It occurred to me in one of my anaphylaxis-fueled dreams on Wednesday that no one calls what happens when an allergen collides with your body an “allergy attack” anymore. It’s an “allergic reaction.” And yet, I remember it being an “attack” throughout most of my childhood.
And then I started thinking that I now say I have “life-threatening allergies” instead of “potentially fatal allergies,” though I said the latter all the time as a kid (10 points for my vocabulary, huh? I thought I was so cool for having used the word fatal before Sega Genesis’ Mortal Kombat’s “fatalities” were a thing. At least they were a thing in my own head. But I digress).
I sort of feel like people took my allergies way more seriously when I was a kid, and I don’t know if that’s because dying children are scary or if it’s because the words were scarier. From reading a bunch of mom blogs, I get the sense that there are a lot of people out there who don’t really respect kid’s allergies so much. And maybe my parents sheltered me from that negativity, or the internet didn’t really give room for so much bullying or so many opinions — but this isn’t an academic thesis so I’m going to hypothesize that the way we talk about allergies influences the way we respond to them.
Think about it: an allergy attack sounds scary. It sounds like war. Like some outside influence is attacking your body and trying to kill you. That’s pretty damn accurate. An attack sounds painful, taxing, and long-lasting. Because there’s rebuilding that needs to happen after an attack. You don’t just get hit by some bullets and walk away unscathed. You need a few days to wrap your head around what happened and get your strength back and all that. That’s what happens with anaphylaxis. Or any severe allergic episode (shoutout the blog, how clever, right?) for that matter. For instance, while I was better this time after the epi and all that, I still slept more than normal, still had trouble walking distances I would have normally been totally cool with, and found myself completely and utterly exhausted from lifting four 35lb sandbags and other production equipment that’s usually no problem at all. I would say I’m 80% back to full Cindy strength. I look okay, I sound okay, but I need to sit down more than I normally would. I need to take breaks when talking. I was attacked. I’m recovering.
Meanwhile, an allergic reaction sounds like a pansy thing. A reaction is a totally blase occurrence Like, “When you found out you were nominated for an Oscar, how did you react?” You were happy. And you moved on with your day. “When you saw that YouTube video, how did you react?” You laughed and shared it. And you moved on with your day. A reaction is an immediate feeling that presents itself and then dissipates until the next influencer comes along provoking another reaction. An allergic reaction isn’t something to get worked up about. You ate cottonseed oil, you reacted by not breathing, then you breathed again, move on. I wish.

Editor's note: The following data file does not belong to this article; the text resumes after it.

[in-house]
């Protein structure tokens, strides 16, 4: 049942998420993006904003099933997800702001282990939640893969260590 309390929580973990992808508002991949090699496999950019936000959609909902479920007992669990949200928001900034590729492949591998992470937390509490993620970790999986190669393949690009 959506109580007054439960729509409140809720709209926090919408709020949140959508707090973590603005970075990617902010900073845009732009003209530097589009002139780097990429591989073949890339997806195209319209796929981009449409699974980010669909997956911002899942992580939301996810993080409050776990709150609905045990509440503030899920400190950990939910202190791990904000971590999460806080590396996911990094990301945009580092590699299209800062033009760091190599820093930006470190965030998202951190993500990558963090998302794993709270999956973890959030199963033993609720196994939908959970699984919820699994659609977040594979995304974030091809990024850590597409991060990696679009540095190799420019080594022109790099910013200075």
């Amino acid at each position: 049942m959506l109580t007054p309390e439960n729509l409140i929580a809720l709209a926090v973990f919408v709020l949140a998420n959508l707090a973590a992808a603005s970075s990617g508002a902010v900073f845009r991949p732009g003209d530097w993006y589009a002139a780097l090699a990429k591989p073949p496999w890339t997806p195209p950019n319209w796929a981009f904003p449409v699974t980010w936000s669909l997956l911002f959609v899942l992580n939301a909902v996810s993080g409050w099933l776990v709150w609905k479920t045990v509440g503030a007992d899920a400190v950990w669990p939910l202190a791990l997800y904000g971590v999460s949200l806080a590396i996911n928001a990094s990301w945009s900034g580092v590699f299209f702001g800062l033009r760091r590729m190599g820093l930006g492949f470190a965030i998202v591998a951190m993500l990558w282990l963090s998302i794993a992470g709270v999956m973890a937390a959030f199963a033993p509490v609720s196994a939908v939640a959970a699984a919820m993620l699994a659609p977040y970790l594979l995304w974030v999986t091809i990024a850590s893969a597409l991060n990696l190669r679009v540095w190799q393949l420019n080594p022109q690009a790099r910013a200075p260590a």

A reaction is simpler and less full-body than an attack. And I believe some allergic responses are reactions — like when I get hives from touching my laptop that someone borrowed while eating a sandwich and nothing else happen. But some — and I’d argue most if not all severe ones — are attacks. They are full-body hostile takeovers. And maybe if we said so, the idea of little kids not eating peanut butter cupcakes in schools would be easier to stomach. The idea that “if my child gets near peanut butter, she’ll react” sounds like no big deal, and can be countered with “well, if my child doesn’t get her favorite cupcake for her birthday, she’ll react too!” But if you say “if my child gets near peanut butter, she will have an allergy attack,” that packs more of a punch.
Same with “fatal” and “life-threatening.” Life threatening sounds sort of positive. Bear with me here. It includes the word “life.” Life is generally a good thing. Life-threatening implies that you have your life and something may threaten it but it’s still predominant. “Potentially fatal” sounds like “Probably going to die.” In actuality, they mean the same thing. But one sounds scarier. Which means it’s more likely to be taken seriously. When I go to restaurants and say things like “I might die” or “I have potentially fatal food allergies” the waiter takes me more seriously than if I say “I have severe life-threatening allergies.” It means the same thing, but it elicits different responses.